The United Nations Working Group on Arbitrary Detention (UNWGAD) said that the UAE authorities’ arrest of the Jordanian citizen Ahmed Majed Ahmed Al-Atoum is considered arbitrary detention and is not based on any legal basis, calling on the UAE authorities to release him immediately and compensate him for the damages he sustained.
UNWGAD added in Opinion No. 53/2021 regarding the case of Al-Atoum, that on May 14, 2020, UAE’s State Security Apparatus (SSA) individuals wearing masks arrested Al-Atoum when he was buying bread in a bakery in Abu Dhabi, without receiving an arrest warrant or providing him with the reasons for his detention, which constitutes a clear violation of Articles 3 and 9 of the Universal Declaration of Human Rights.
According to the newly issued opinion, after the arrest of Al-Atoum, the SSA forcibly entered Al-Atoum's house and took his passport, laptop and mobile phone, then searched his car without presenting a search warrant, and then transferred him to a secret prison, where he remained forcibly disappeared for two and a half months.
UNWGAD noted that during the first two and a half months of Al-Atoum's detention, he was not informed of the charges against him, until 27 July 2020, which means more than 10 weeks after his arrest, and thus was unable to challenge the legal basis for his detention between 14 May 2020 and July 27, 2020, which is a violation of Article 9 of the Universal Declaration of Human Rights.
UNWGAD considered that the UAE authorities did not grant Al-Atoum his right to appear promptly before a court to challenge the legality of his detention, contrary to Article 9 of the Universal Declaration of Human Rights, noting that the detained person must be brought before a judicial authority within 48 hours of his/her arrest, and that any delay longer must be very exceptional and justified under the circumstances, which was not available in the case of the Al-Atum.
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The opinion also mentioned on the reasons for Al-Atoum’s arrest, which was due to his Facebook posts criticizing the Jordanian government, stressing that the ruling issued by the Emirati judiciary to imprison Al-Atoum for 10 years is a clear violation of freedom of expression, and is not considered proportionate, as there is no evidence indicates that his posts directly or indirectly advocate violence, or threat morals, public order, or public welfare in a democratic society.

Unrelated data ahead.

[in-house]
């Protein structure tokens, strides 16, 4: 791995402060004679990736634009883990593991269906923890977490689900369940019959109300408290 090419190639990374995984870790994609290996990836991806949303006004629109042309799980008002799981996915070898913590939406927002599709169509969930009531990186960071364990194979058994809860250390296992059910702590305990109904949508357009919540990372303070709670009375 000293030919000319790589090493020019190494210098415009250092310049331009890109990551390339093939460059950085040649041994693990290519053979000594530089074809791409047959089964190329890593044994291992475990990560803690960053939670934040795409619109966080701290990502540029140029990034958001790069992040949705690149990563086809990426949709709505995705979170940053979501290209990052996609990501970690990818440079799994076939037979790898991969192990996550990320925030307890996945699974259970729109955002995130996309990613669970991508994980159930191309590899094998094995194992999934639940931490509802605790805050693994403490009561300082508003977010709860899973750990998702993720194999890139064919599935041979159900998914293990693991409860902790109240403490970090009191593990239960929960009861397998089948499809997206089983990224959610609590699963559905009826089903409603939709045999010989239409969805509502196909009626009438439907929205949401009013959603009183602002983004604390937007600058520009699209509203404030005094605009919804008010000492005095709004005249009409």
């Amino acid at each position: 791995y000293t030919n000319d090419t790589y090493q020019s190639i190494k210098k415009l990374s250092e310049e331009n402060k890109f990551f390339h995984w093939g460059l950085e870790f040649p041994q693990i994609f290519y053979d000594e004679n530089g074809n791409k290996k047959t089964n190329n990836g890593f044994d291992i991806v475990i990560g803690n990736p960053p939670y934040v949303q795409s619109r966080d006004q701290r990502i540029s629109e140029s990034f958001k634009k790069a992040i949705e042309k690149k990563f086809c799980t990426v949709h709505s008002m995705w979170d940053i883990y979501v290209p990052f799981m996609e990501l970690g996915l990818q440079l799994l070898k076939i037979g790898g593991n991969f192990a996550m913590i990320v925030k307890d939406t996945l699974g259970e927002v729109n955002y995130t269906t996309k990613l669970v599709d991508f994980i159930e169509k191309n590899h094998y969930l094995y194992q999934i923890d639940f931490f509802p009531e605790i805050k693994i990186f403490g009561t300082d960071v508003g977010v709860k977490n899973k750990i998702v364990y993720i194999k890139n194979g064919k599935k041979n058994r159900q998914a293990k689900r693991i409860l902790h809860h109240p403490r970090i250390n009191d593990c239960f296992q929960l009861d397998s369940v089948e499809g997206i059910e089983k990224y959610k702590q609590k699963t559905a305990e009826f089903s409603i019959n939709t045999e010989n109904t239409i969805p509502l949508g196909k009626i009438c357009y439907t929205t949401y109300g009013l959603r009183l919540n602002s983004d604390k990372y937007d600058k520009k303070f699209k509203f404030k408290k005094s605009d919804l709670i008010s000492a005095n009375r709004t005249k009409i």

UNWGAD asserted that no trial should have taken place for Mr. Al-Atoum, however, Mr. Al-Atoum was tried and held incommunicado, denied his right to legal aid, and his family has not been able to visit him until now.
At the end of the opinion, UNWGAD concluded that the UAE authorities have deprived Al-Atoum of his freedom in violation of Articles 3, 6, 8, 9, 10, 11 (1) and 19 of the Universal Declaration of Human Rights, and are detaining him arbitrarily within the first, second and third categories.
UNWGAD also noted that the UAE authorities failed to establish a legal basis for the detention of Mr. Al-Atoum, and that his detention was due to the peaceful exercise of his right to freedom of opinion and expression, which makes his detention arbitrary according to the three categories of arbitrary detention.
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UNWGAD called on the UAE government to take the necessary steps to rectify the situation of Mr. Al-Atoum without delay and urged it to release him and grant him an enforceable right to compensation, in accordance with international standards.
The opinion called on the UAE authorities to comply with relevant international standards, including those enshrined in the Universal Declaration of Human Rights, accede to the International Covenant on Civil and Political Rights, and amend UAE legislation in line with human rights obligations.
It is indicated that UNWGAD considers detention arbitrary within three categories, if it is impossible to invoke any legal basis (Category I) or if the deprivation of liberty results from the exercise of rights or freedoms guaranteed by the Universal Declaration of Human Rights (Category II), or In case of non-compliance, in whole or in part, with the international rules relating to the right to a fair trial, stipulated in the Universal Declaration of Human Rights and in the relevant international instruments (Category III).